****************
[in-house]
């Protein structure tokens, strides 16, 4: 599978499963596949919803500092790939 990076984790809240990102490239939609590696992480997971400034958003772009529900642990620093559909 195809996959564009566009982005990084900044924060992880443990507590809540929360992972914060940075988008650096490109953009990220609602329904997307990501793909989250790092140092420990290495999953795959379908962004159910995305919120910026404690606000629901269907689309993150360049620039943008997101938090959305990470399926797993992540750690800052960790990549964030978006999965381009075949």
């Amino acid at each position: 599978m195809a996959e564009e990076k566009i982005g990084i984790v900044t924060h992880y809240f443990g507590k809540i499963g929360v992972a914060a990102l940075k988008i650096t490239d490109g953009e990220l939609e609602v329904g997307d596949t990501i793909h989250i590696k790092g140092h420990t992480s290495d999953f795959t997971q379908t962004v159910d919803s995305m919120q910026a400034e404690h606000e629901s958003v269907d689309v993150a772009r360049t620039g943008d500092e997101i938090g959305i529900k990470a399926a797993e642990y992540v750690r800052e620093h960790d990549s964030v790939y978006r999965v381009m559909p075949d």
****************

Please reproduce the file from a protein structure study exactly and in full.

[in-house]
């Protein structure tokens, strides 16, 4: 599978499963596949919803500092790939 990076984790809240990102490239939609590696992480997971400034958003772009529900642990620093559909 195809996959564009566009982005990084900044924060992880443990507590809540929360992972914060940075988008650096490109953009990220609602329904997307990501793909989250790092140092420990290495999953795959379908962004159910995305919120910026404690606000629901269907689309993150360049620039943008997101938090959305990470399926797993992540750690800052960790990549964030978006999965381009075949």
């Amino acid at each position: 599978m195809a996959e564009e990076k566009i982005g990084i984790v900044t924060h992880y809240f443990g507590k809540i499963g929360v992972a914060a990102l940075k988008i650096t490239d490109g953009e990220l939609e609602v329904g997307d596949t990501i793909h989250i590696k790092g140092h420990t992480s290495d999953f795959t997971q379908t962004v159910d919803s995305m919120q910026a400034e404690h606000e629901s958003v269907d689309v993150a772009r360049t620039g943008d500092e997101i938090g959305i529900k990470a399926a797993e642990y992540v750690r800052e620093h960790d990549s964030v790939y978006r999965v381009m559909p075949d």